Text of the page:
Maybe you can relate: every time you finish giving your dog a bath and release him from the bathroom, he immediately starts zooming around the house and rubbing against everything in sight. Why is that?
What we call “the zoomies” or “the crazies,” scientists call a FRAP – Frenetic Random Activity Period. Whatever you call it, it’s amusing to us humans but seems joyful for our pups.
There are lots of theories out there, none of which have been verified, but all of which sound plausible. Here are 5 theories about why dogs get the zoomies after a bath.
#1 – He’s releasing pent-up energy
You know how the release of adrenaline you get after you do something scary – like giving a speech in public, skydiving, or talking to an attractive stranger – makes you feel shaky, like you have too much energy? You might even flap your hands to release some of that extra energy. Your dog has to sit still through a thing he hates and wants to escape from, but he can’t escape until he’s clean and rinsed.
Once the torture of the bath is over, your dog wants to release all that extra energy he has from sitting relatively still during an activity that he probably dislikes. Besides, anybody who works on their feet knows how torturous standing in one place can be when you aren’t able to walk around freely. Your dog is just stretching his legs.
#2 – He’s trying to dry off
No matter how many towels you use on your dog after the bath, he’s probably going to be damp still (unless you use a professional hair dryer).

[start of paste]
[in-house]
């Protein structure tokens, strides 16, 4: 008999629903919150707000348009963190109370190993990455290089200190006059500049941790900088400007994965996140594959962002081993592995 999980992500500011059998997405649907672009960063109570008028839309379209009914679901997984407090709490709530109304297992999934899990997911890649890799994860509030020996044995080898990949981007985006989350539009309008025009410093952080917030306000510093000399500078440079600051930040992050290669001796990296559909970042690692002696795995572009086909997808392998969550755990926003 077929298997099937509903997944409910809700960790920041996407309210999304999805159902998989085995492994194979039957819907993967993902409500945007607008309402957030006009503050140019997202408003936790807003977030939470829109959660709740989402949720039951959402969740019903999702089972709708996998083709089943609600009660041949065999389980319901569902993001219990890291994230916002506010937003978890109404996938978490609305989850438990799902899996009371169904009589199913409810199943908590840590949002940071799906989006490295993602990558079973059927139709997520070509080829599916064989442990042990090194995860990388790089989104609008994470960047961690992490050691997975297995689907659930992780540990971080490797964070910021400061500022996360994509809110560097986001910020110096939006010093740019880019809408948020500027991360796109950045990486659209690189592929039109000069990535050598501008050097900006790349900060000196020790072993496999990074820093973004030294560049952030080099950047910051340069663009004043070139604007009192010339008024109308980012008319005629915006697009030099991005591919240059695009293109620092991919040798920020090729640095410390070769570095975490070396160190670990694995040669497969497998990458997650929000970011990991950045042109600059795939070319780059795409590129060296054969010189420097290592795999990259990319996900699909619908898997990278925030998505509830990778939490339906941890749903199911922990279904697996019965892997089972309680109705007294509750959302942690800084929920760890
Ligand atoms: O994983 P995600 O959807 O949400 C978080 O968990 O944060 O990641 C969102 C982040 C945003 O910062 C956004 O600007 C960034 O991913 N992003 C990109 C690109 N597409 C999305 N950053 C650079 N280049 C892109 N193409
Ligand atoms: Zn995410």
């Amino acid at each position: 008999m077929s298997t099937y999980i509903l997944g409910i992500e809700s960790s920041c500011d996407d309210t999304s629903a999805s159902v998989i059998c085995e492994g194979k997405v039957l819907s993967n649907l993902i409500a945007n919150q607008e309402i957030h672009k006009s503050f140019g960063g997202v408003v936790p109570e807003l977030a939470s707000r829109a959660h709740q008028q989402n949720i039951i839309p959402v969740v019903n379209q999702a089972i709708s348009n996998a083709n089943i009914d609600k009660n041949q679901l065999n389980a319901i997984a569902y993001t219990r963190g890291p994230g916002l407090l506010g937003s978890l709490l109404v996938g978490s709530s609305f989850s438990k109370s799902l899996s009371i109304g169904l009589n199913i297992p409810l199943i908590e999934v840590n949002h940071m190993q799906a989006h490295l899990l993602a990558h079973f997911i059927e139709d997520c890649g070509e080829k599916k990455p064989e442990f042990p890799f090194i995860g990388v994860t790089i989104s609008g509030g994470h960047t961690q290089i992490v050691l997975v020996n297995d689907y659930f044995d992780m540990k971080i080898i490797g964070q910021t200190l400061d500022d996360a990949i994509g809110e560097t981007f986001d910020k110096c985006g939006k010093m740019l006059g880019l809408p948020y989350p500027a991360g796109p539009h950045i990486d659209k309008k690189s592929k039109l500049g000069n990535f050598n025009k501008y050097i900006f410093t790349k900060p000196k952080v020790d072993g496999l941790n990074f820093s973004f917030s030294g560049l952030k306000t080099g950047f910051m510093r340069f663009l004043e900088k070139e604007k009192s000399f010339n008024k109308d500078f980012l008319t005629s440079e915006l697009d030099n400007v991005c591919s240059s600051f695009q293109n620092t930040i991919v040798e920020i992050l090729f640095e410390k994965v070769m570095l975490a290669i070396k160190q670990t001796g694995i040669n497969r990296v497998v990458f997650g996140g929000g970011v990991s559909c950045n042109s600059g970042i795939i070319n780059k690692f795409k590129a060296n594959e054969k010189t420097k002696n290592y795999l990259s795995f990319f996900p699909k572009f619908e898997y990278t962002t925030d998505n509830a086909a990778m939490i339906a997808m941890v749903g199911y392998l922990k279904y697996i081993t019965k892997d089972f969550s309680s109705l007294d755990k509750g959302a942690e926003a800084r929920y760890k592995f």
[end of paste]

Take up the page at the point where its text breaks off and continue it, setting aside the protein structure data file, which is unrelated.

Just like the movement of air over your hair helps to dry it, even on a cool setting, running around the house probably causes enough air flow to speed up the drying process. Rubbing himself against the carpet, sofa, or dog bed helps remove even more moisture so that your dog can get dry quicker.
Even dogs that enjoy swimming probably don’t enjoy being wet after a swim unless it’s a hot day outside and the dampness helps them feel cool. In your climate-controlled home, being damp probably makes them feel a little chilly.
#3 – Your dog wants “his” scent back
While you may prefer your dog to smell like flowers, he would prefer to smell like dirt, grass, and dead things.
Smelling like their environment helps dogs (and their ancestors, wolves) to sneak up on their prey. He also wants to smell like he belongs, and his idea of belonging isn’t smelling like perfume. Also, dogs have a sense of smell that’s at least 10,000 times better than ours, so even the slightest hint of a scent in the shampoo that you use may bother your dog enough for him to want to try to rub it off of himself.
It probably took him a long time to smell just the way he likes, and now you’ve made him start the process all over again!
#4 – He’s trying to get water out of his ears
Unless you put cotton balls in your dog’s ears before the bath, there’s always a chance of getting a little bit of water in your dog’s ear canals.
If you’ve ever gone swimming, you know how the world sounds “wrong” when you have water trapped in one of your ears. Your dog probably feels the same way. The rush of air when they run and the friction as they rub their head on any solid surface may help to dislodge water from their ear canals, which may make them feel better. Water trapped in the ear canal can lead to an ear infection, so it’s beneficial if they can dislodge that water first.
#5 – He’s expressing his joy and relief at being finished with something he doesn’t like
If you’ve ever celebrated the end of exams or a difficult project at work, then you can understand why your dog might want to celebrate the end of an awful bath with a few victory laps around your home. They can’t go out for drinks to celebrate, so the zoomies are as good a way as any to express their relief at surviving a stressful event.
And really, doesn’t your dog just look ecstatic as they run around the house with a grin? They may even dip into a play bow or two, or bring you their favorite toy to play with. Why not help them enjoy their celebration with a little bit of play time?
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